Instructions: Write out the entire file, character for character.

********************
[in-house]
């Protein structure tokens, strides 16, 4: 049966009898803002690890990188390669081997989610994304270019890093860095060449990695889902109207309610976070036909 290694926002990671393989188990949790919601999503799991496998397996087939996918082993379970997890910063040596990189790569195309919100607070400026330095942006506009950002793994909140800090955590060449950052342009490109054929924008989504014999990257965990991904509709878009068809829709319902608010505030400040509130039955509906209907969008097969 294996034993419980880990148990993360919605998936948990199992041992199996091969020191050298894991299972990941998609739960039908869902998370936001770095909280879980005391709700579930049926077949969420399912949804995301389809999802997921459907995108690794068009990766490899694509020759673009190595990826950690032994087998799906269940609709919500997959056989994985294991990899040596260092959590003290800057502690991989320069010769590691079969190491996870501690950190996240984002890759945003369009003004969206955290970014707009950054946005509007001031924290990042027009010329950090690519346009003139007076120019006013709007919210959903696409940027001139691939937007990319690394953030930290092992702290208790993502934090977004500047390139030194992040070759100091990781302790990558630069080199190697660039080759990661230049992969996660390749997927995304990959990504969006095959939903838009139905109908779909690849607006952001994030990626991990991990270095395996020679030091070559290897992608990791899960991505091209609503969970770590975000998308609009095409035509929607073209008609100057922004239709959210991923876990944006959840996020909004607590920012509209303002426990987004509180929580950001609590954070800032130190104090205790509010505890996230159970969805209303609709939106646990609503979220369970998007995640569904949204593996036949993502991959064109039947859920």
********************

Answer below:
[in-house]
């Protein structure tokens, strides 16, 4: 049966009898803002690890990188390669081997989610994304270019890093860095060449990695889902109207309610976070036909 290694926002990671393989188990949790919601999503799991496998397996087939996918082993379970997890910063040596990189790569195309919100607070400026330095942006506009950002793994909140800090955590060449950052342009490109054929924008989504014999990257965990991904509709878009068809829709319902608010505030400040509130039955509906209907969008097969 294996034993419980880990148990993360919605998936948990199992041992199996091969020191050298894991299972990941998609739960039908869902998370936001770095909280879980005391709700579930049926077949969420399912949804995301389809999802997921459907995108690794068009990766490899694509020759673009190595990826950690032994087998799906269940609709919500997959056989994985294991990899040596260092959590003290800057502690991989320069010769590691079969190491996870501690950190996240984002890759945003369009003004969206955290970014707009950054946005509007001031924290990042027009010329950090690519346009003139007076120019006013709007919210959903696409940027001139691939937007990319690394953030930290092992702290208790993502934090977004500047390139030194992040070759100091990781302790990558630069080199190697660039080759990661230049992969996660390749997927995304990959990504969006095959939903838009139905109908779909690849607006952001994030990626991990991990270095395996020679030091070559290897992608990791899960991505091209609503969970770590975000998308609009095409035509929607073209008609100057922004239709959210991923876990944006959840996020909004607590920012509209303002426990987004509180929580950001609590954070800032130190104090205790509010505890996230159970969805209303609709939106646990609503979220369970998007995640569904949204593996036949993502991959064109039947859920």